Lesson 7 - Chess Game Phases: The Endgame (or Ending)

"After a bad opening, there is hope for the middle game. After a bad middle game, there is hope for the endgame. But once you are in the endgame, the moment of truth has arrived."
- Edmar Mednis

A fierce battle was fought on the chessboard, the majority of the pieces was exchanged during the middlegame and only a couple of pieces remain for each players.  There is a lot of space on the board and, despite the fact that there are less pieces for both players, it is not easy to find the right moves... how is that possible? Well, welcome to the paradoxical world of endgames!

The endgame phase arises when the majority of the pieces have been exchanged.  Both players have only one or two pieces, their King and some pawns.  Some finales are clearly winning for one of the player, others are technically a draw and for some others the fight must go on as the position still contains lot of possibilities for both players.

Despite the fact that there are less pieces on the board, this phase is the one requiring the most calculations. If a player has the ambition of becoming a master, the majority of his efforts and time would be devoted to studying the endgame phase. There is no place for creativity in endgames as they are a matter of technics: either you know how to play a specific endgame or not. At the elite level, endgames will even influence the other phases of the game: grandmasters might sometimes choose a specific opening variation and middlegame plan to reach specific endgame schemes.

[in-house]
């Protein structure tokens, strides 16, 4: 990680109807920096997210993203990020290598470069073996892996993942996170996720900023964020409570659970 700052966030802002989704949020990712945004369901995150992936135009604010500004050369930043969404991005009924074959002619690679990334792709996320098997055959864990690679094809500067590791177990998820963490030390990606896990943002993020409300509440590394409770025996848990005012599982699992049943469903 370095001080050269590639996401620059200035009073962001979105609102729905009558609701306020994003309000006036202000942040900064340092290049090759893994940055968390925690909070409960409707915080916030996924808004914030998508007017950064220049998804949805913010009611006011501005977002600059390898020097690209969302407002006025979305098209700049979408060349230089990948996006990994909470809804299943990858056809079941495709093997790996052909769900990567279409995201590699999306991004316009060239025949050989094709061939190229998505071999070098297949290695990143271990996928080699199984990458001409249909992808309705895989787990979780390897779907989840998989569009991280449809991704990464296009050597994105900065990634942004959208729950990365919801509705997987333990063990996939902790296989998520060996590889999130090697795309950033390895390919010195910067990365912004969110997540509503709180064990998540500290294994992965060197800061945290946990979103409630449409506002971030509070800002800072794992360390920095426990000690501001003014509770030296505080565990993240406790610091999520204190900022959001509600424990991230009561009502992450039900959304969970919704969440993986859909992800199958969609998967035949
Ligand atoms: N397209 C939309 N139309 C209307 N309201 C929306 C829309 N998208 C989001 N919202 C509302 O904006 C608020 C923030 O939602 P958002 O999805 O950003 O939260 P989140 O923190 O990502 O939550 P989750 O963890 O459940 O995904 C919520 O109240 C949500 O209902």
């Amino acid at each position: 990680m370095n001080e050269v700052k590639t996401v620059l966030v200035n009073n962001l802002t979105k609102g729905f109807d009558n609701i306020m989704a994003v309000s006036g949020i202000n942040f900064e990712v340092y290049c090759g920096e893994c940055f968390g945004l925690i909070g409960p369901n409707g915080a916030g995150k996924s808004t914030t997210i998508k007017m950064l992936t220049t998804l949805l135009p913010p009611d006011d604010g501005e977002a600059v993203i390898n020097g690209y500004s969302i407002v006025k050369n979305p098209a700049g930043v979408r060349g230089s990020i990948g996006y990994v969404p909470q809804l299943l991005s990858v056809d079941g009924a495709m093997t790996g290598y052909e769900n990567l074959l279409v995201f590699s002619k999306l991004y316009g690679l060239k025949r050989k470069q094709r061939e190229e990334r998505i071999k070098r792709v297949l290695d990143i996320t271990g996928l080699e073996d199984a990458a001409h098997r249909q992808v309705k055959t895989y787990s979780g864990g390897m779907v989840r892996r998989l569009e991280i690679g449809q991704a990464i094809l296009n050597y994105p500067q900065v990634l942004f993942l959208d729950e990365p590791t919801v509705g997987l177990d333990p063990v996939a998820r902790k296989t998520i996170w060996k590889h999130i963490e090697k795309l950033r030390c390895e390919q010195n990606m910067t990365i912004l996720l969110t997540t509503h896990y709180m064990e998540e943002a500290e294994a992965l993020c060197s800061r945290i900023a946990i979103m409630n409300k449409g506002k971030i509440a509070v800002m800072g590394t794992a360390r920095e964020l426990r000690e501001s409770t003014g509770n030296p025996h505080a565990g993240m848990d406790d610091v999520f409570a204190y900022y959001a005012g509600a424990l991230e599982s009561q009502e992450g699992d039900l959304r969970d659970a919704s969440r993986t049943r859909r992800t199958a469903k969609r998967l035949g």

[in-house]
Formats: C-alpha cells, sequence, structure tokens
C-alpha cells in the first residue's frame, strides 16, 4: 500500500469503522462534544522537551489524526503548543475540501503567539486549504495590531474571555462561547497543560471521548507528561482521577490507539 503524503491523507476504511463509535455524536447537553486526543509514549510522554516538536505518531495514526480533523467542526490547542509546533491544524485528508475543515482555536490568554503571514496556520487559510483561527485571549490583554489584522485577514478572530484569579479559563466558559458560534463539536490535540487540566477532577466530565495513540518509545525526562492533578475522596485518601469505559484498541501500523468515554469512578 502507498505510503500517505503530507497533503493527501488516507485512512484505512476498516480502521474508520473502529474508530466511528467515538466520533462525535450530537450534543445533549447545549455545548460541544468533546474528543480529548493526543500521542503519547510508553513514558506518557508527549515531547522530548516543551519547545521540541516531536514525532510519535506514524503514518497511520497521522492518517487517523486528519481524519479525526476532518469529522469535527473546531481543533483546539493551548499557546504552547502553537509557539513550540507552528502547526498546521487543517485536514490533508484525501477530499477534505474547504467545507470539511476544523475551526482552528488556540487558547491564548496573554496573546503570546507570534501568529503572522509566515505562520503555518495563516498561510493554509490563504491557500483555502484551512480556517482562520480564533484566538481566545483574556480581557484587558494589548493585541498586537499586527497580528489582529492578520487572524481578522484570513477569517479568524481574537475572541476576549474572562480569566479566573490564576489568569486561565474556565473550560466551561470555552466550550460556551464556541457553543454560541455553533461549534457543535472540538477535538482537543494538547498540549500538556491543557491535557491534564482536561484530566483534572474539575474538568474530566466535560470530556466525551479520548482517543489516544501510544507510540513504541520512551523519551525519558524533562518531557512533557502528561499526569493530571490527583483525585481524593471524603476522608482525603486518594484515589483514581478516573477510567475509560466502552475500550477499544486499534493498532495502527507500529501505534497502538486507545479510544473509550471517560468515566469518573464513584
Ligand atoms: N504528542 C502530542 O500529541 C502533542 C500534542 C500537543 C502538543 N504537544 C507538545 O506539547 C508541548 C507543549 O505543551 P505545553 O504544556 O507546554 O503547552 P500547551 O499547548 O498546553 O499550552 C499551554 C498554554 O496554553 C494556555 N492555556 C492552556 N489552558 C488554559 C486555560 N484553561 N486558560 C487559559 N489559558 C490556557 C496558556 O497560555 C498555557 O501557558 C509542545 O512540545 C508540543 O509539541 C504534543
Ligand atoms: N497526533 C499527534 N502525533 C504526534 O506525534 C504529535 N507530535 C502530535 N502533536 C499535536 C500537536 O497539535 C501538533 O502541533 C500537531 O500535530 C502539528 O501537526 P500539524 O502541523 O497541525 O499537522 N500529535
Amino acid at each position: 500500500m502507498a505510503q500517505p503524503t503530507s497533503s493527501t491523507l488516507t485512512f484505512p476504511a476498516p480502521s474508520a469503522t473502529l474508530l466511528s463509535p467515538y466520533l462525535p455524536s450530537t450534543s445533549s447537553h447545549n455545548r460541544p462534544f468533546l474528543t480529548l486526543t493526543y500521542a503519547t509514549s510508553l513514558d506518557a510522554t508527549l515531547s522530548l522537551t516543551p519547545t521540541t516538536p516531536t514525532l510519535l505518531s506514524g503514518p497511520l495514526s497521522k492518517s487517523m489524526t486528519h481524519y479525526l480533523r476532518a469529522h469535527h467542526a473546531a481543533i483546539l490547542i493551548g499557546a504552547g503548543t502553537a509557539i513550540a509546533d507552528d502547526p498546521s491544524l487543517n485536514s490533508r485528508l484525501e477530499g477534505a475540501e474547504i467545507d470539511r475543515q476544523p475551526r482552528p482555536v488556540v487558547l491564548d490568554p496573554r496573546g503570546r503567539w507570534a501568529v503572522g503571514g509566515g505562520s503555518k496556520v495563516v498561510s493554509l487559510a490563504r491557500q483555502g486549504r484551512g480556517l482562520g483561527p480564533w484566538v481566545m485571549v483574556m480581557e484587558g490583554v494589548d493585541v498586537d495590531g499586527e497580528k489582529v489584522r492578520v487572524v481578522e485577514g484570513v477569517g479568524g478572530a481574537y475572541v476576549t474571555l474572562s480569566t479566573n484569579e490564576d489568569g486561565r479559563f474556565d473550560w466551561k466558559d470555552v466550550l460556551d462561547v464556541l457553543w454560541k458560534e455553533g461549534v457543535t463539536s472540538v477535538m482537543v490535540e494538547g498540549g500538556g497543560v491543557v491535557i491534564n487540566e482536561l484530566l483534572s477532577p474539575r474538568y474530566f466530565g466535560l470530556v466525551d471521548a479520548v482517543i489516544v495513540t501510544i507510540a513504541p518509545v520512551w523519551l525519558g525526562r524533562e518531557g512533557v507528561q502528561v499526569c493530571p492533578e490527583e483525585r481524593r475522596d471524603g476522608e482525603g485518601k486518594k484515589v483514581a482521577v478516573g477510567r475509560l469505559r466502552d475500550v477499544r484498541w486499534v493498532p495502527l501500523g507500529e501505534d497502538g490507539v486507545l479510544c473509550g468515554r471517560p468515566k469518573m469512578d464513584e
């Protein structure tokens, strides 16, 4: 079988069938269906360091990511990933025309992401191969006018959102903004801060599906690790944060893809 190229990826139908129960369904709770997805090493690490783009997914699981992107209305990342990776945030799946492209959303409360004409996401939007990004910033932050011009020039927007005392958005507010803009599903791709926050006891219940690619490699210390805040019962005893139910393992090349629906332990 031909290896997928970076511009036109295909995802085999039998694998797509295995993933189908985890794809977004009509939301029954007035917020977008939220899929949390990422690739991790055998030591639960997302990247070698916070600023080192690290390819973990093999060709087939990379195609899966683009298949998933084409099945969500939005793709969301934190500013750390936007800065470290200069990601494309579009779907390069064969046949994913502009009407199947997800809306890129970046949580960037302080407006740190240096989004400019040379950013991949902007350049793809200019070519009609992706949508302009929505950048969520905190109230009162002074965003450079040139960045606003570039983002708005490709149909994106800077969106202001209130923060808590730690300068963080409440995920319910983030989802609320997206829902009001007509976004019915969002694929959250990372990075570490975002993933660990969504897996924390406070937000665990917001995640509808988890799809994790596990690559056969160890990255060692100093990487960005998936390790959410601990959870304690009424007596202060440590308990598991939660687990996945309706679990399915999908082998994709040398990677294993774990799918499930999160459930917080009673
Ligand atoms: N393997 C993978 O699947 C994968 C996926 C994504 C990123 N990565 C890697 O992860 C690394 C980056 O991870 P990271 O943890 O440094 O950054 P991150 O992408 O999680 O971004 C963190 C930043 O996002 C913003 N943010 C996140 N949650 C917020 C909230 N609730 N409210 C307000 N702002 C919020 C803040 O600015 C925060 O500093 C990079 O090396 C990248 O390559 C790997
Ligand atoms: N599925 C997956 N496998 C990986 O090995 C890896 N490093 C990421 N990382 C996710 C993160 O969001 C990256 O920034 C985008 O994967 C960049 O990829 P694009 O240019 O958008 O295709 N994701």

Another fact supporting the paradoxical aspect of endgames is the important role played by the King and the pawns. These pieces were considered weak in the previous phases, but the endgame gives them the possibility to show all their worth. We will oftenly see the King pursuing enemy pawns or a pawn aiming dangerously toward the promotion square...

The more you play, the more your level of play improves... chess is like any other activity in that regard. However, there is a limit to the capacity of a player in reaching master or grandmaster level without studying endgames. You're asking me why? Well, simply because endgame positions are full of escaping possibilities for a player defending a loosing position. Some endgames are tough to convert into a win and demand the knowledge of some basic principles.

So, if endgames are so complexe and difficult, why a beginner should spend time studying them? Well, there are a couple of basic principles that are easy to learn and that could apply to your own games. The knowledge of these principles will allow you to finish winning games faster and will help you save a couple of loosing games also!

Please allow me to demonstrate my point by teaching you one of these basic principlesonline chess tutorial

in the next page...